Price floors and competition
AbstractA potential source of instability of many economic models is that agents have little incentive to stick with the equilibrium. We show experimentally that this may matter with price competition. The control variable is a price floor, which increases the cost of deviating from equilibrium. Theoretically the floor allows competitors to obtain higher profits, as low prices are excluded. However, behaviorally the opposite is observed; with a floor competitors receive lower joint profits. An error model (logit equilibrium) captures some but not all the important features of the data. We provide statistical support for a complementary explanation, which refers to how "threatening" an equilibrium is. We discuss the economic import of these findings, concerning matters like resale price maintenance and auction design.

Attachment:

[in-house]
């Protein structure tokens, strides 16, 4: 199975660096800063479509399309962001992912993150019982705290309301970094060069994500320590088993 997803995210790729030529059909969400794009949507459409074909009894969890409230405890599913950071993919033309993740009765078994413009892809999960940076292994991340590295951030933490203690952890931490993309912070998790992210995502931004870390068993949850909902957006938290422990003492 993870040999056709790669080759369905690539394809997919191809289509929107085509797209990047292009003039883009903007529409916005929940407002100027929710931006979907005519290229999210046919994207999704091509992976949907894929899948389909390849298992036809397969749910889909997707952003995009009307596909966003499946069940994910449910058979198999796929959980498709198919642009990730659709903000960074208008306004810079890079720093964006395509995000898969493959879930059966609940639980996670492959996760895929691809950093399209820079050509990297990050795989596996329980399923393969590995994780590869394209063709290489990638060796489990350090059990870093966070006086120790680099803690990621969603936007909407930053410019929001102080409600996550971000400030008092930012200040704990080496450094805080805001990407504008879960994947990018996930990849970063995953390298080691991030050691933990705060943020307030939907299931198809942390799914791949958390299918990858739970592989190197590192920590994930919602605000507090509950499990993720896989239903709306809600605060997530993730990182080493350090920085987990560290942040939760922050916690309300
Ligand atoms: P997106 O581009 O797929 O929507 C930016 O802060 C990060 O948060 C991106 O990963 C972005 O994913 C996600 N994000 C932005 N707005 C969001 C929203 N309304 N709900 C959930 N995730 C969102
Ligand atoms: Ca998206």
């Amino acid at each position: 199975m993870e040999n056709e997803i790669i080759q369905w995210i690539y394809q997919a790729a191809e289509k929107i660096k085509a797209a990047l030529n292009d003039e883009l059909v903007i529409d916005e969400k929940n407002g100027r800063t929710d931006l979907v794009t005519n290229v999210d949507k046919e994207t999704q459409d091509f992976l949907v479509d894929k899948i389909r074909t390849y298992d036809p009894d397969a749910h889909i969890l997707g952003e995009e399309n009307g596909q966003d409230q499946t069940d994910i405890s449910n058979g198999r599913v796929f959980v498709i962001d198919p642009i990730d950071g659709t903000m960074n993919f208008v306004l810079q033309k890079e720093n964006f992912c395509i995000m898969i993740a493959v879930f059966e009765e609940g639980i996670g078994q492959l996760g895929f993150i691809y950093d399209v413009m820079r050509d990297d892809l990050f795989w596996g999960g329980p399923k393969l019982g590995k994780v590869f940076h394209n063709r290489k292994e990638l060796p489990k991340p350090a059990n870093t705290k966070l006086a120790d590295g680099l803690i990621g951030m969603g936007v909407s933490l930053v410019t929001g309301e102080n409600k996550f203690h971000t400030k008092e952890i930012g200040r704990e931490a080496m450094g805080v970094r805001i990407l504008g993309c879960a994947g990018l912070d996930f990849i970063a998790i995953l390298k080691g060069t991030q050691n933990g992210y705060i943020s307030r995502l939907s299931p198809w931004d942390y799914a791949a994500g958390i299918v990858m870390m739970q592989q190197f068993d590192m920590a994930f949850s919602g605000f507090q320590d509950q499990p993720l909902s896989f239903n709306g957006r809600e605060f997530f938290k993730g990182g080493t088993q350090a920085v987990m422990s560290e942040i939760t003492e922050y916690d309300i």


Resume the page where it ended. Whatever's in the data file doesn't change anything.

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Bibliographic InfoArticle provided by Springer in its journal Economic Theory.
Volume (Year): 33 (2007)
Issue (Month): 1 (October)
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Web page: http://link.springer.de/link/service/journals/00199/index.htm
Other versions of this item:
- C92 - Mathematical and Quantitative Methods - - Design of Experiments - - - Laboratory, Group Behavior
- D43 - Microeconomics - - Market Structure and Pricing - - - Oligopoly and Other Forms of Market Imperfection
- L13 - Industrial Organization - - Market Structure, Firm Strategy, and Market Performance - - - Oligopoly and Other Imperfect Markets
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